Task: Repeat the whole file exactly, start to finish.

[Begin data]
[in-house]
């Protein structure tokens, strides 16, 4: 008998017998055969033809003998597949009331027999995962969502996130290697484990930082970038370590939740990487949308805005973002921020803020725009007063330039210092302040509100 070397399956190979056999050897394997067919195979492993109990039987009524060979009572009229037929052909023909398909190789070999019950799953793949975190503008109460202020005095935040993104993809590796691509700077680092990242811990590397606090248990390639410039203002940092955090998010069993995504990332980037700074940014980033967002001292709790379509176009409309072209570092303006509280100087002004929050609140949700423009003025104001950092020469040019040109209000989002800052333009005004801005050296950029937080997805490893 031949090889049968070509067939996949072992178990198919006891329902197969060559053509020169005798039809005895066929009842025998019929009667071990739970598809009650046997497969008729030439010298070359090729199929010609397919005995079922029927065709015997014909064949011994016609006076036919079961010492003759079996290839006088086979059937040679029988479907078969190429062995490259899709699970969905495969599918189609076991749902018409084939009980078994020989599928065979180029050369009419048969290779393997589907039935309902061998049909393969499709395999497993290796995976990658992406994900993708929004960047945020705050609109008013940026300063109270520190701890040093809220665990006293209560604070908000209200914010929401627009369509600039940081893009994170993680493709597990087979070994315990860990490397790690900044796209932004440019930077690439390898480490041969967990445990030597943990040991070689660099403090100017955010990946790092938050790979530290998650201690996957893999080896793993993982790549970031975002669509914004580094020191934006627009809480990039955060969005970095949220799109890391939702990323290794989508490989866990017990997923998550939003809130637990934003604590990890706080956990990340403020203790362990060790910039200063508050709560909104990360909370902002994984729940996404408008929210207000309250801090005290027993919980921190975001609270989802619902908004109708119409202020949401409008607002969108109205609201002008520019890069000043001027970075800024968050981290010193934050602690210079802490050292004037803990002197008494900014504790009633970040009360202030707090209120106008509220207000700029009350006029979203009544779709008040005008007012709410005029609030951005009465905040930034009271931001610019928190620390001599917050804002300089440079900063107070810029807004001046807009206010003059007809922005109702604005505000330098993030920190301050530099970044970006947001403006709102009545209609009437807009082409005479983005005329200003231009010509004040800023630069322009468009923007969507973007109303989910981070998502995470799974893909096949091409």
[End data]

[in-house]
């Protein structure tokens, strides 16, 4: 008998017998055969033809003998597949009331027999995962969502996130290697484990930082970038370590939740990487949308805005973002921020803020725009007063330039210092302040509100 070397399956190979056999050897394997067919195979492993109990039987009524060979009572009229037929052909023909398909190789070999019950799953793949975190503008109460202020005095935040993104993809590796691509700077680092990242811990590397606090248990390639410039203002940092955090998010069993995504990332980037700074940014980033967002001292709790379509176009409309072209570092303006509280100087002004929050609140949700423009003025104001950092020469040019040109209000989002800052333009005004801005050296950029937080997805490893 031949090889049968070509067939996949072992178990198919006891329902197969060559053509020169005798039809005895066929009842025998019929009667071990739970598809009650046997497969008729030439010298070359090729199929010609397919005995079922029927065709015997014909064949011994016609006076036919079961010492003759079996290839006088086979059937040679029988479907078969190429062995490259899709699970969905495969599918189609076991749902018409084939009980078994020989599928065979180029050369009419048969290779393997589907039935309902061998049909393969499709395999497993290796995976990658992406994900993708929004960047945020705050609109008013940026300063109270520190701890040093809220665990006293209560604070908000209200914010929401627009369509600039940081893009994170993680493709597990087979070994315990860990490397790690900044796209932004440019930077690439390898480490041969967990445990030597943990040991070689660099403090100017955010990946790092938050790979530290998650201690996957893999080896793993993982790549970031975002669509914004580094020191934006627009809480990039955060969005970095949220799109890391939702990323290794989508490989866990017990997923998550939003809130637990934003604590990890706080956990990340403020203790362990060790910039200063508050709560909104990360909370902002994984729940996404408008929210207000309250801090005290027993919980921190975001609270989802619902908004109708119409202020949401409008607002969108109205609201002008520019890069000043001027970075800024968050981290010193934050602690210079802490050292004037803990002197008494900014504790009633970040009360202030707090209120106008509220207000700029009350006029979203009544779709008040005008007012709410005029609030951005009465905040930034009271931001610019928190620390001599917050804002300089440079900063107070810029807004001046807009206010003059007809922005109702604005505000330098993030920190301050530099970044970006947001403006709102009545209609009437807009082409005479983005005329200003231009010509004040800023630069322009468009923007969507973007109303989910981070998502995470799974893909096949091409």